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Reports And Dossiers Of Intelligence Agencies Can’t Be Disclosed Under RTI Act, State Police ATS Exempted: Delhi High Court

Nupur Thapliyal
3 Feb 2023 7:55 AM GMT
Disclosure Of Interest Necessary Only When ‘Personal’ Information Sought Under RTI Act, Justice Prathiba M. Singh

The Delhi High Court on Friday observed that the reports and dossiers prepared by intelligence agencies cannot be disclosed under the Right to Information Act, 2005.

Justice Prathiba M Singh said that major public interest is in protecting safety and security of the country and not in disclosing such reports.

“Reports and dossiers by intelligence authorities, which are subject matter of investigation cannot be disclosed under RTI, especially if they compromise the sovereignty or integrity of the country,” the court said.

The court made the observations while dismissing a plea of Ehtesham Qutubuddin Siddique, a death row convict in Mumbai Twin Blast case (7/11 Bomb Blast case), challenging an order passed by Central Information Commission (CIC) denying certain information to him.

Siddique had sought information about report or dossier prepared by Maharashtra and Andhra Pradesh Governments in 2006 and 2009 respectively regarding investigation in the bomb blast case. The basis of information sought was a report in “The Indian Express” newspaper dated February 25, 2017.

Siddique was convicted under the Maharashtra Control of Organised Crime Act, 1999 and National Investigation Act, 2008. He is presently serving his sentence in Nagpur Central Prison since July, 2006.

The counsel appearing for Siddique submitted that the CPIO had initially relied upon only section 8(1)(a) of the RTI Act to reject the disclosure of information. However, before the CIC, sections 8(1)(h) and 24 were also relied upon. It was submitted that such a position is not permissible.

It was also contended that the reliance on section 8(1)(h) was completely misplaced as the investigation was already concluded and Siddique’s conviction had already taken place. The court was informed that confirmation of his conviction is pending before the Bombay High Court.

On the other hand, the counsel appearing for MHA’s CPIO submitted that Siddique was involved in one of the worst terrorist attacks in the country and that the entire RTI application was based on a newspaper report.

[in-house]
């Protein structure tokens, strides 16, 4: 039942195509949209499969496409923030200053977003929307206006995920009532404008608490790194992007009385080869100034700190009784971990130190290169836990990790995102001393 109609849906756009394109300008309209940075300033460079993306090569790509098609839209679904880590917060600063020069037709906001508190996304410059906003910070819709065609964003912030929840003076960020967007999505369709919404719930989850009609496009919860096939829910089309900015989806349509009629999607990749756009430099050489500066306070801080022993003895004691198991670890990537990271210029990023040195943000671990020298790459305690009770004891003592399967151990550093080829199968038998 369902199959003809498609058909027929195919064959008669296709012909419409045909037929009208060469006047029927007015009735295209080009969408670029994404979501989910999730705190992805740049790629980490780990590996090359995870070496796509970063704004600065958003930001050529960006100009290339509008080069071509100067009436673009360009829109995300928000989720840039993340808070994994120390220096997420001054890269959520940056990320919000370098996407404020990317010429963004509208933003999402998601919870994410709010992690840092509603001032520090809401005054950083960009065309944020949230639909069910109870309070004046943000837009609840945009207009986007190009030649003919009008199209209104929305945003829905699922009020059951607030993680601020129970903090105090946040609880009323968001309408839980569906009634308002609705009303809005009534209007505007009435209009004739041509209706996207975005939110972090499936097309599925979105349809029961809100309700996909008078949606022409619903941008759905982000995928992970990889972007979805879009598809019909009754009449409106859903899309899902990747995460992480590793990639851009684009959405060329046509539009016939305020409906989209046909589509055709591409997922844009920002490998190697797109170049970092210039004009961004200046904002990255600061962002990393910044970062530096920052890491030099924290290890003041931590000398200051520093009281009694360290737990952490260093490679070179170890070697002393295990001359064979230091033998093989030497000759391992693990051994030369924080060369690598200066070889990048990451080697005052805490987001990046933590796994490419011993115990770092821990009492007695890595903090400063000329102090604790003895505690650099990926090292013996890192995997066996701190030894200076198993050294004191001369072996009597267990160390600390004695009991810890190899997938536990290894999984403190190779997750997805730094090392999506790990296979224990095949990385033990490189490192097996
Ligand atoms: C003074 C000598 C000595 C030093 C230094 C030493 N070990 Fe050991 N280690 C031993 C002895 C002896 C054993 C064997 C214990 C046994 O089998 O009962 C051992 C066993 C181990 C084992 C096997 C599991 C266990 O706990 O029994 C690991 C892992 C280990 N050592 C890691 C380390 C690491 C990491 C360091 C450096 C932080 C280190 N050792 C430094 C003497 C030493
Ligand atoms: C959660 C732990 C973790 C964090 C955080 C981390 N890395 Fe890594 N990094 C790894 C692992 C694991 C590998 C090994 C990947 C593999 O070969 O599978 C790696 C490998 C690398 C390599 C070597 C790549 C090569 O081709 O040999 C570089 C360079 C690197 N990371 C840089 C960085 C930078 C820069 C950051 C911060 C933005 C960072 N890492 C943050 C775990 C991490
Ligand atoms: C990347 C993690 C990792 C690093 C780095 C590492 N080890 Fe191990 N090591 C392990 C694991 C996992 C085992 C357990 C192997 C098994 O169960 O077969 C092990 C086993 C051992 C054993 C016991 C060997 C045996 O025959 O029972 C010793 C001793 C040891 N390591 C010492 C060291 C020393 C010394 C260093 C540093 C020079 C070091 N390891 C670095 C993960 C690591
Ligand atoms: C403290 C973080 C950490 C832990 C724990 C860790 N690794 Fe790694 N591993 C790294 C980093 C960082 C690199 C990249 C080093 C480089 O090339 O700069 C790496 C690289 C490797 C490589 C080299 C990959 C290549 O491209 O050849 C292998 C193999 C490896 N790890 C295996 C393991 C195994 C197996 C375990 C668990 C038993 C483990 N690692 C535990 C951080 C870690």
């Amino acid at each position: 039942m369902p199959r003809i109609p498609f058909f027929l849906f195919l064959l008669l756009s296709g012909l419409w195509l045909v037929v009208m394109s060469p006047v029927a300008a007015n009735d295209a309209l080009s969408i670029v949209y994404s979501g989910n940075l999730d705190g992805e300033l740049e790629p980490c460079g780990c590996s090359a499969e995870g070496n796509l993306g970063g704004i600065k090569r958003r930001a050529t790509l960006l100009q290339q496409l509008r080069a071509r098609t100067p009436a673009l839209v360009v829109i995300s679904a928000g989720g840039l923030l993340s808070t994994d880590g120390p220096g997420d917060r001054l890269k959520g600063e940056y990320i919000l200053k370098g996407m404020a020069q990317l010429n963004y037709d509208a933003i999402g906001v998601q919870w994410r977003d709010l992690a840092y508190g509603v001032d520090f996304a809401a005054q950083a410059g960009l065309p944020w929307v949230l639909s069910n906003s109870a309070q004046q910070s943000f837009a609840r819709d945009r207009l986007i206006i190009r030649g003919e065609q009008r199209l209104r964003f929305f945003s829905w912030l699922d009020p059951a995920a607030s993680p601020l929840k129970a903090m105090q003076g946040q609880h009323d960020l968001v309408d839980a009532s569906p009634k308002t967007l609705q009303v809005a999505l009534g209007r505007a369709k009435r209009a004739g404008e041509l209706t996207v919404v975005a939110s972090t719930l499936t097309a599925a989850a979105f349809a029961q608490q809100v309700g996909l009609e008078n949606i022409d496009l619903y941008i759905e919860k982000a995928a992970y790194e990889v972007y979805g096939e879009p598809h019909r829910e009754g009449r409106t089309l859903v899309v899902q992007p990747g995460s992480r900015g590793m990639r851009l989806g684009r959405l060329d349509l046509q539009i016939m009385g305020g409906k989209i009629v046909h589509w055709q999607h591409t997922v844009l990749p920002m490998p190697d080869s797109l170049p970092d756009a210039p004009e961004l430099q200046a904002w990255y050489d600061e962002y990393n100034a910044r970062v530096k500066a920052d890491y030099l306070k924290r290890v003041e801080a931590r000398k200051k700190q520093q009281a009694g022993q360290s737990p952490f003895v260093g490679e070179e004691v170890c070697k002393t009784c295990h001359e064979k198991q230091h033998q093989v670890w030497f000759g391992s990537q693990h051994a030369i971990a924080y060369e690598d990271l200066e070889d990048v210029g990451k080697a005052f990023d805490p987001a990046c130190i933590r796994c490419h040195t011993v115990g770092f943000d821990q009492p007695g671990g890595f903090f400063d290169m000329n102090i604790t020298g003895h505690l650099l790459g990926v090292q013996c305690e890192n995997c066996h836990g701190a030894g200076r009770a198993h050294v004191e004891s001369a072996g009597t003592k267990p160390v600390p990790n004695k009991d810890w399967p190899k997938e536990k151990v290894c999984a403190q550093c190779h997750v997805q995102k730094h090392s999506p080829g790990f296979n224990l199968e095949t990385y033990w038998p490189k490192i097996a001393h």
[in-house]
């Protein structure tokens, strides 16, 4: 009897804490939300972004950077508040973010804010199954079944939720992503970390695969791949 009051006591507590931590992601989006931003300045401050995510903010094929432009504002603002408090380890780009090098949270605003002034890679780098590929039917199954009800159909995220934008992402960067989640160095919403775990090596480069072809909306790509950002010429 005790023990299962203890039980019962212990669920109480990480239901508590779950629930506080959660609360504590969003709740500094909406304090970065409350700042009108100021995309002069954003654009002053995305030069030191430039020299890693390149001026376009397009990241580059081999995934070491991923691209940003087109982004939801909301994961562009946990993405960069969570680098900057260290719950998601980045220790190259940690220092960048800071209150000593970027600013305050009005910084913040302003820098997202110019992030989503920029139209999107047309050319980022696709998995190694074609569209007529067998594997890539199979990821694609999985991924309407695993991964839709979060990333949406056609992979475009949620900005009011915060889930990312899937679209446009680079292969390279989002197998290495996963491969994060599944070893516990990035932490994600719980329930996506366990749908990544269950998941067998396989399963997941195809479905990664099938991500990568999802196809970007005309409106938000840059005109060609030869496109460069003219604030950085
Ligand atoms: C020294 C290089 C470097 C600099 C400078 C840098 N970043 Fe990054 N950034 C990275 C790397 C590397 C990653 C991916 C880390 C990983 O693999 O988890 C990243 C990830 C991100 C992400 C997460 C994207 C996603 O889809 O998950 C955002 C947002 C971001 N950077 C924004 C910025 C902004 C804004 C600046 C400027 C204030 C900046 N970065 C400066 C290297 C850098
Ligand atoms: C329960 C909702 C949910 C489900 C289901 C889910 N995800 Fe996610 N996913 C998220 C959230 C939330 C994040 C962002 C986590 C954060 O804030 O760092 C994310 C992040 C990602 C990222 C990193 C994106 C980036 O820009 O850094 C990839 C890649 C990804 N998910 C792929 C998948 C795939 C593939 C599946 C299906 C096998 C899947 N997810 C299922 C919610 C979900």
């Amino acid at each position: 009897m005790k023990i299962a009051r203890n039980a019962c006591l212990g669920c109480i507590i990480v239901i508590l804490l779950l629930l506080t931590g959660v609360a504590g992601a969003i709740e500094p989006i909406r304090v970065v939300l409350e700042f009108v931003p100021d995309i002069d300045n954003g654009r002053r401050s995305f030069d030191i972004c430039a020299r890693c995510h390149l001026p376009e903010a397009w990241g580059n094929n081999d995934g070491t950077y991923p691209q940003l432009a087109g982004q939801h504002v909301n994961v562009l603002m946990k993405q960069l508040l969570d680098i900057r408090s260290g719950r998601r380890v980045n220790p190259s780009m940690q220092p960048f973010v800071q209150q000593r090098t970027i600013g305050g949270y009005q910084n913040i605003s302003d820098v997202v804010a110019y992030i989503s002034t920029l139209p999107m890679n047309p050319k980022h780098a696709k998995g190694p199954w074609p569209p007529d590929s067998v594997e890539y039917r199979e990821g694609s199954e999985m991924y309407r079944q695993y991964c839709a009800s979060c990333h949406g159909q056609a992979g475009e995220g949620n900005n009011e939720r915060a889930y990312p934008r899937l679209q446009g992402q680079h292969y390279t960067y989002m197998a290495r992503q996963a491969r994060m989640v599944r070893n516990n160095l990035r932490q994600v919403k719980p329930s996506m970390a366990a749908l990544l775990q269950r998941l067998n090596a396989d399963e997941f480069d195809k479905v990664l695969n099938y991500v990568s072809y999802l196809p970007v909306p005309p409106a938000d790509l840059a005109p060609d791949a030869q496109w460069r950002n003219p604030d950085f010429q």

It was contended that the report or dossier cannot be severed in the manner as was argued by Siddique as they may contain various facts over which the investigation may be still underway. It was thus submitted that since the investigation is incomplete, the same cannot be disclosed under section 8(1)(h) of RTI Act.

Dismissing the plea, the court said the fact that an investigation qua a particular individual may have been concluded would not in any manner mean that the same has been concluded finally.

“Such reports could be having a major bearing on India’s sovereignty and integrity. There can be no doubt that terrorist terrorist activities affect the integrity of a country and they also compromise India's safety and also the safety of its citizens and security of the country,” it said.

Justice Singh also observed that an anti terrorist squad of a state police would be an organization covered under Section 24 of RTI Act which exempts application of the enactment on “certain organizations”.

“If such a report by an anti terrorist squad is not revealed to an RTI applicant, it is obviously in the interest of the country and this approach also cannot be faulted of the CIC. The case of the petitioner who has undergone a MOCOCA trial and whose appeal is pending before the Bombay High Court would not be a case where under RTI, the information which affects the security and sovereignty of the country can be disclosed in this manner,” the court said.

Observing that the order passed by CIC cannot be faulted with, the court rejected the plea.

Rahul Sharma, Central Government counsel and Advocate C.K.Bhatt represented the CPIO, MHA (Internal Security Division).

Title: Ehtesham Qutubuddin Siddique v. Cpio, Ministry Of Home Affairs

Citation: 2023 LiveLaw (Del) 117

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